When we read the above quoted verses found in the gospels, we see the word Lord. This word comes from the Greek word Kurios, and according to Thayer is the title given to God, the Messiah. Strong’s definition is as follows, (Supremacy); supreme in authority, that is (as noun) controller; by implication Mr. (as a respectful title): – God, Lord, master, Sir. As the fulfillment of Isaiah’s prophetic word, the term Lord, can only apply to God. 

Jesus, the very Word of God, became flesh and came into this world as the Messiah. In one of the clearest passages of scripture concerning the deity of Christ, we read, 

In the beginning was the Word, and the word was with God, and the Word was God. The same was in the beginning with God. All things were made by him; and without him was not any thing made that was made. In him was life; and the life was the light of men. And the light shineth in  darkness; and the darkness comprehended it not.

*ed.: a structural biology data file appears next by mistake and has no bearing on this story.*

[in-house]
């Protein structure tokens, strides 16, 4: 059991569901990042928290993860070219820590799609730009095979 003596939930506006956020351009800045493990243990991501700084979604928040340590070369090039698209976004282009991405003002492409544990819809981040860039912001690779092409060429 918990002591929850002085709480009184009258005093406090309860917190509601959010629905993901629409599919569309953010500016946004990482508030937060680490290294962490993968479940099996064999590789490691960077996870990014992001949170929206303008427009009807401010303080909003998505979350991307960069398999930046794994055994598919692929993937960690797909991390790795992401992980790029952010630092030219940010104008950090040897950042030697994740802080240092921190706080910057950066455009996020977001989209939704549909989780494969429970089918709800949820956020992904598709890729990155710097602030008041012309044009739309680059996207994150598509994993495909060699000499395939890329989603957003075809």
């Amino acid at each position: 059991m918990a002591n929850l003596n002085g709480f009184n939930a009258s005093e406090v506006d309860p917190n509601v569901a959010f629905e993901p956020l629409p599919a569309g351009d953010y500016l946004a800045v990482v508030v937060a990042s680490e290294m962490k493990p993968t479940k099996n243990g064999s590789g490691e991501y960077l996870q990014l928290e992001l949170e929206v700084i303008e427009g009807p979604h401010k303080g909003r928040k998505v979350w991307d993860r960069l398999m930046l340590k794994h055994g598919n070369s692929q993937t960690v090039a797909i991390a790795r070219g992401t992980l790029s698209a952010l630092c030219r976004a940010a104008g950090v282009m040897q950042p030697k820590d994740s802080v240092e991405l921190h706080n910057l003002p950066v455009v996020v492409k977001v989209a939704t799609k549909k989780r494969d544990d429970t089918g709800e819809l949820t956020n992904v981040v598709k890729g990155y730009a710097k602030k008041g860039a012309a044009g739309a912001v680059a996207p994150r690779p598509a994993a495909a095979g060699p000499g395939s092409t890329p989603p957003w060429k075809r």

There was a man sent from God, whose name was John. The same came for a witness, to bear witness of the light, that all men through him might believe. He was not that light, but was sent to bear witness of that light. (John 1:1-8 KJV)

This scripture tells us that John the Baptist was sent to bear witness of Christ, the Word. Notice that this passage of scripture declares that the Word was with God, and the Word was God, declaring the divinity of the Lord Jesus Christ, existing from eternity with God the Father. We read on to see that the Word was made flesh and dwelt among us. (John 1:14) This is still speaking of Christ, His incarnation (becoming man), the one to whom John pointed to when he declared, “And I saw, and bare record that this is the Son of God.” (John 1:34) Truly, Jesus Christ is God in the flesh.